“It often frustrated as none of the options would quite capture what he wanted to say about a child and the end product was never satisfactory.”
It states, as an alternative, some teachers have a comment bank, which they use to cut and past into school reports. One teacher said
“I’ve got a bank of literary comments, maths comments and general comments. You can pick one that sounds about right, whip it out and plonk it in.”
A better solution might be a content management system that could contain a single-sourced comment bank, templates and some advice of what to write where.
As the spokesman for the National Association for Head Teachers said:
“Headteachers invest a lot of time and effort into making sure this happens. Technology can help that process but it should never get in the way of a truly personal report for each and every child in the school.”
One of the challenges when considering moving to a single sourcing authoring environment, such as DITA, is determining the Return on Investment. This often boils down to a key question: how much content can you actually re-use?
Organisations typically attempt to answer this question in a number of ways:
Conducting a semi-manual information audit of the existing content to identify the number of times the same chunks of information is repeated. Unfortunately, this can be a large and lengthly exercise.
If the content is translated, getting reports from Translation Memory tools indicating where content might be repeated. Unfortunately, if you’re not translating your content, you won’t have this information.
Using benchmark industry measures. Unfortunately, these can vary enormously (from 25% to 75% content re-use), and your situation may be totally different.
In an ideal world, you’d be able use an application that could look at all your content and give you a report telling you the where content is repeated. It could do the “heavy lifting” in the information audit automatically for you. This programmatic analysis of reuse within existing content, at an affordable cost, is now starting to become possible.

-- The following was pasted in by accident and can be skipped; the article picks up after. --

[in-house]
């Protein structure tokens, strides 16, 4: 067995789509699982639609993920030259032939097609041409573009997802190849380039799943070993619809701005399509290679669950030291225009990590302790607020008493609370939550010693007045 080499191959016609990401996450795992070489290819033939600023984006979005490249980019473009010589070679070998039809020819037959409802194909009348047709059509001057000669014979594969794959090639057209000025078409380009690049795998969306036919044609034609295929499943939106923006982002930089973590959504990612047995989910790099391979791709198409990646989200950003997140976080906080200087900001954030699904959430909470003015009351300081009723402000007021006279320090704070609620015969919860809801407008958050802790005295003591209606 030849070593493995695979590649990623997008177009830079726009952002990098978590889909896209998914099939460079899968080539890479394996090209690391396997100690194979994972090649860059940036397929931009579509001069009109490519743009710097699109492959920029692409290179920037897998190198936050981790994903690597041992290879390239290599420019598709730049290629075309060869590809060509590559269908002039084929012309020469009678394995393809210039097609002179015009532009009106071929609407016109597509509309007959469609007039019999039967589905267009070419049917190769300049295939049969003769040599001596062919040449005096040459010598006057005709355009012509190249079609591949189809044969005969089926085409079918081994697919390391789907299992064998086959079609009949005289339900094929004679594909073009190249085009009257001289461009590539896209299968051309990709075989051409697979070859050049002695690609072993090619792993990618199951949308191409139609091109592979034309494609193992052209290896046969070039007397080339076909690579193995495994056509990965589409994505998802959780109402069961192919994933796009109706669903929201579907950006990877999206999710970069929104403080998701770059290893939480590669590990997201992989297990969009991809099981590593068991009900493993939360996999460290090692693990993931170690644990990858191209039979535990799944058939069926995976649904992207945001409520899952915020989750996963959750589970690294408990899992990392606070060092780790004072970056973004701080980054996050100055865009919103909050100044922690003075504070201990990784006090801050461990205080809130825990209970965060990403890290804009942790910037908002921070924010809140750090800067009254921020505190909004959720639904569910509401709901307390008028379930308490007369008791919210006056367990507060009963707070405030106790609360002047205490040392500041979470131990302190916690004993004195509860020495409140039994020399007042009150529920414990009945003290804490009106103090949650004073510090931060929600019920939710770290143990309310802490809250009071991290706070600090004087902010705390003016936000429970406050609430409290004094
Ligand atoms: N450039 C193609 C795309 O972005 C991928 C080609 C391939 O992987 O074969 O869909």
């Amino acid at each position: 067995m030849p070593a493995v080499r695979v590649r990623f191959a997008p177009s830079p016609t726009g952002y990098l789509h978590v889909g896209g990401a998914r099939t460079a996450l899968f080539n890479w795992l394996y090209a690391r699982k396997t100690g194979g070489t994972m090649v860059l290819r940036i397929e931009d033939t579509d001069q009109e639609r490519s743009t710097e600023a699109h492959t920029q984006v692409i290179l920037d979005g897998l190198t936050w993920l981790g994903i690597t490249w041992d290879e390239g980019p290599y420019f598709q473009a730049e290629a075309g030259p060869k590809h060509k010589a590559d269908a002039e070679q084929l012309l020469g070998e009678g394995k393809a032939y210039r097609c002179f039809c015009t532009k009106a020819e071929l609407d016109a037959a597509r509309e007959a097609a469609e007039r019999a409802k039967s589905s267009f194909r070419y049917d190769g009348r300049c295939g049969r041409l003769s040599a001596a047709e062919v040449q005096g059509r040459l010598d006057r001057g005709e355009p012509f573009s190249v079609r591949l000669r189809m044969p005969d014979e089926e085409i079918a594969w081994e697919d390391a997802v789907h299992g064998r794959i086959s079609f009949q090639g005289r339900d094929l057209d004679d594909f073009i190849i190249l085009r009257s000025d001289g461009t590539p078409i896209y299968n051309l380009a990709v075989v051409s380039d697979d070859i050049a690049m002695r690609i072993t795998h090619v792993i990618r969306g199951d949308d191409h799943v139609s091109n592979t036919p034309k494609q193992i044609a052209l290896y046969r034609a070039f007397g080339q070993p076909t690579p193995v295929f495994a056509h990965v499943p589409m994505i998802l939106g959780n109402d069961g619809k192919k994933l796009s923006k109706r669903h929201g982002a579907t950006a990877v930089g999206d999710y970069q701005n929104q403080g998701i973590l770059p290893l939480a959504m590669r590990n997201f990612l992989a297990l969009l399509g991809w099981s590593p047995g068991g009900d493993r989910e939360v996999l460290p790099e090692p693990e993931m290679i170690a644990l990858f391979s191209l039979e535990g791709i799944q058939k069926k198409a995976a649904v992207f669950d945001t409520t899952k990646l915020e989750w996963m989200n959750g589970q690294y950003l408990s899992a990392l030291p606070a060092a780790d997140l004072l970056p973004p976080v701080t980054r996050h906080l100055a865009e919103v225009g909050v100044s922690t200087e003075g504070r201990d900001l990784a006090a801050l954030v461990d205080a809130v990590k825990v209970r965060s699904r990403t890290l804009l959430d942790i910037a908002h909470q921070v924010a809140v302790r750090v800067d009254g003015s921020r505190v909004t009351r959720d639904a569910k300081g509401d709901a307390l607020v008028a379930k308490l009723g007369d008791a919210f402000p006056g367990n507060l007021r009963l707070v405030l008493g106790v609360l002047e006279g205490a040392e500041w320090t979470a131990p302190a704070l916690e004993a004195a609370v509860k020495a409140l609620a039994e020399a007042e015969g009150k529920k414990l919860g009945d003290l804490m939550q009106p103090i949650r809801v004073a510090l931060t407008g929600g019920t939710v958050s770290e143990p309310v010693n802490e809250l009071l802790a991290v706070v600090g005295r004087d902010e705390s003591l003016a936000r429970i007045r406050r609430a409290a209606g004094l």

Standards and processes permeate nearly every area of business today. They enable management to control, direct and delegate, giving people the ability to focus attention on the more difficult issues the business faces. Processes drives predictability, consistency and efficiency.
Despite all these benefits, sales departments have been much slower to move down this path. Sales people usually baulk at the idea of processes, complaining that “form-filling gets in the way of actual selling”.
Our research clearly shows that “Winning Sales Organizations” take a much more scientific approach to selling and sales management than others. While there will always be a certain art to selling, it’s an increasingly sophisticated business world…How much better would a CEO sleep at night if he knew his sales force had a consistent, professional approach to interacting with customers! An improvement in these factors helps drive revenue predictability, reduces cost of sales and increases sales force productivity—all critical business objectives.
Miller Heiman argues that a sales process can help sales people “sell more and sell faster”.
Any successful initiative must include tools to streamline the process and remove any barriers to change. In this context, it makes sense to streamline one of the most time consuming aspects of selling – responding to Request for Quotation and other forms of sales proposals.